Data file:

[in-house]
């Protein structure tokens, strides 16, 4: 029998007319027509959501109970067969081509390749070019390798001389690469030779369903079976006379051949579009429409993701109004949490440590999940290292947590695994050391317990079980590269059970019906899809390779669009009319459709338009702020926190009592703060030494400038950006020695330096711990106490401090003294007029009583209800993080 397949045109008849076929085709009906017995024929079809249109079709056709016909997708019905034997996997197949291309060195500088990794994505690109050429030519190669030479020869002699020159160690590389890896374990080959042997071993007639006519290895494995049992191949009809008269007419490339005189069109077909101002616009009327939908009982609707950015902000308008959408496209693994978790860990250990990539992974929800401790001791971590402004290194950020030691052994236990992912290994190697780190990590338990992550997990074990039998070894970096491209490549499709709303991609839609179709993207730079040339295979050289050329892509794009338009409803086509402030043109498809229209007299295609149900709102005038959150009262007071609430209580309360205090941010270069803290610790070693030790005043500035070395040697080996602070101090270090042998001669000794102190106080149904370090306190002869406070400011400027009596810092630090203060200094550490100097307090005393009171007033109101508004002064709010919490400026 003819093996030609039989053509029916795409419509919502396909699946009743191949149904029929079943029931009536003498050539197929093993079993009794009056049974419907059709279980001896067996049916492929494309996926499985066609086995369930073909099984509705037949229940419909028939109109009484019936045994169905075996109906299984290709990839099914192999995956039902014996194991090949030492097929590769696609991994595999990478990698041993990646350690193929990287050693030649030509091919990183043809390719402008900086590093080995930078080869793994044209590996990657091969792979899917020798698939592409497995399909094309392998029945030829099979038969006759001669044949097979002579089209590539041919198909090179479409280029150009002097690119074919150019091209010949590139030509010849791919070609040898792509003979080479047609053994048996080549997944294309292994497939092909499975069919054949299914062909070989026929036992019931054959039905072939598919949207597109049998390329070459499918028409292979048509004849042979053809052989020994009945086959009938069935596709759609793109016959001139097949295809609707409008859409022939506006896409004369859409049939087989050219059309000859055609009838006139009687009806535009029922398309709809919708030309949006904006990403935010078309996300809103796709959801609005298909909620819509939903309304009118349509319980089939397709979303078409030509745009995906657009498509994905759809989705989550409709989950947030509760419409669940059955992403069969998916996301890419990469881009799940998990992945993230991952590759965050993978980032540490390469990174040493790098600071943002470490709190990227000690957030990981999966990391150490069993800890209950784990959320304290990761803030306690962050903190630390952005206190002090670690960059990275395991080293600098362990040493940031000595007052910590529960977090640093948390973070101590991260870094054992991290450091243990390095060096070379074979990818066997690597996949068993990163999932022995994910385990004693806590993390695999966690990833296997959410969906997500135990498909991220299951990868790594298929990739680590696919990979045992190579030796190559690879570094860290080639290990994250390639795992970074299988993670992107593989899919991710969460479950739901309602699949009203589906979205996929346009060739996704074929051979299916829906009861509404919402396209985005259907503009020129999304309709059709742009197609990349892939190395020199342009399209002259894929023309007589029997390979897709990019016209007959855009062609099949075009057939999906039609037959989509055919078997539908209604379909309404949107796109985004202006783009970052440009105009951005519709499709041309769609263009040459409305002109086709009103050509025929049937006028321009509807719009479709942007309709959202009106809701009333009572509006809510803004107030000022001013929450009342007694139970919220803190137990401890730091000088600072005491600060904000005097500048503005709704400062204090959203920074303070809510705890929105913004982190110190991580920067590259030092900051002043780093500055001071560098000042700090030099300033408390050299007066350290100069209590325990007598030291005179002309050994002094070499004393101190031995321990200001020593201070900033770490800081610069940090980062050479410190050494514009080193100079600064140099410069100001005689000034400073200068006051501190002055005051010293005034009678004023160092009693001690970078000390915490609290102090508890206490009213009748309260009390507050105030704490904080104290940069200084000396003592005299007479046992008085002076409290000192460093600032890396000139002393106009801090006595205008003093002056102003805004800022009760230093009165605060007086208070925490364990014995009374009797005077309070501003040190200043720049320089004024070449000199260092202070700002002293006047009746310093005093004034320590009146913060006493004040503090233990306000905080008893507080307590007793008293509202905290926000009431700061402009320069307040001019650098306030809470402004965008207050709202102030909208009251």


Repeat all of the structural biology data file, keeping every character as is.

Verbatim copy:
[in-house]
């Protein structure tokens, strides 16, 4: 029998007319027509959501109970067969081509390749070019390798001389690469030779369903079976006379051949579009429409993701109004949490440590999940290292947590695994050391317990079980590269059970019906899809390779669009009319459709338009702020926190009592703060030494400038950006020695330096711990106490401090003294007029009583209800993080 397949045109008849076929085709009906017995024929079809249109079709056709016909997708019905034997996997197949291309060195500088990794994505690109050429030519190669030479020869002699020159160690590389890896374990080959042997071993007639006519290895494995049992191949009809008269007419490339005189069109077909101002616009009327939908009982609707950015902000308008959408496209693994978790860990250990990539992974929800401790001791971590402004290194950020030691052994236990992912290994190697780190990590338990992550997990074990039998070894970096491209490549499709709303991609839609179709993207730079040339295979050289050329892509794009338009409803086509402030043109498809229209007299295609149900709102005038959150009262007071609430209580309360205090941010270069803290610790070693030790005043500035070395040697080996602070101090270090042998001669000794102190106080149904370090306190002869406070400011400027009596810092630090203060200094550490100097307090005393009171007033109101508004002064709010919490400026 003819093996030609039989053509029916795409419509919502396909699946009743191949149904029929079943029931009536003498050539197929093993079993009794009056049974419907059709279980001896067996049916492929494309996926499985066609086995369930073909099984509705037949229940419909028939109109009484019936045994169905075996109906299984290709990839099914192999995956039902014996194991090949030492097929590769696609991994595999990478990698041993990646350690193929990287050693030649030509091919990183043809390719402008900086590093080995930078080869793994044209590996990657091969792979899917020798698939592409497995399909094309392998029945030829099979038969006759001669044949097979002579089209590539041919198909090179479409280029150009002097690119074919150019091209010949590139030509010849791919070609040898792509003979080479047609053994048996080549997944294309292994497939092909499975069919054949299914062909070989026929036992019931054959039905072939598919949207597109049998390329070459499918028409292979048509004849042979053809052989020994009945086959009938069935596709759609793109016959001139097949295809609707409008859409022939506006896409004369859409049939087989050219059309000859055609009838006139009687009806535009029922398309709809919708030309949006904006990403935010078309996300809103796709959801609005298909909620819509939903309304009118349509319980089939397709979303078409030509745009995906657009498509994905759809989705989550409709989950947030509760419409669940059955992403069969998916996301890419990469881009799940998990992945993230991952590759965050993978980032540490390469990174040493790098600071943002470490709190990227000690957030990981999966990391150490069993800890209950784990959320304290990761803030306690962050903190630390952005206190002090670690960059990275395991080293600098362990040493940031000595007052910590529960977090640093948390973070101590991260870094054992991290450091243990390095060096070379074979990818066997690597996949068993990163999932022995994910385990004693806590993390695999966690990833296997959410969906997500135990498909991220299951990868790594298929990739680590696919990979045992190579030796190559690879570094860290080639290990994250390639795992970074299988993670992107593989899919991710969460479950739901309602699949009203589906979205996929346009060739996704074929051979299916829906009861509404919402396209985005259907503009020129999304309709059709742009197609990349892939190395020199342009399209002259894929023309007589029997390979897709990019016209007959855009062609099949075009057939999906039609037959989509055919078997539908209604379909309404949107796109985004202006783009970052440009105009951005519709499709041309769609263009040459409305002109086709009103050509025929049937006028321009509807719009479709942007309709959202009106809701009333009572509006809510803004107030000022001013929450009342007694139970919220803190137990401890730091000088600072005491600060904000005097500048503005709704400062204090959203920074303070809510705890929105913004982190110190991580920067590259030092900051002043780093500055001071560098000042700090030099300033408390050299007066350290100069209590325990007598030291005179002309050994002094070499004393101190031995321990200001020593201070900033770490800081610069940090980062050479410190050494514009080193100079600064140099410069100001005689000034400073200068006051501190002055005051010293005034009678004023160092009693001690970078000390915490609290102090508890206490009213009748309260009390507050105030704490904080104290940069200084000396003592005299007479046992008085002076409290000192460093600032890396000139002393106009801090006595205008003093002056102003805004800022009760230093009165605060007086208070925490364990014995009374009797005077309070501003040190200043720049320089004024070449000199260092202070700002002293006047009746310093005093004034320590009146913060006493004040503090233990306000905080008893507080307590007793008293509202905290926000009431700061402009320069307040001019650098306030809470402004965008207050709202102030909208009251």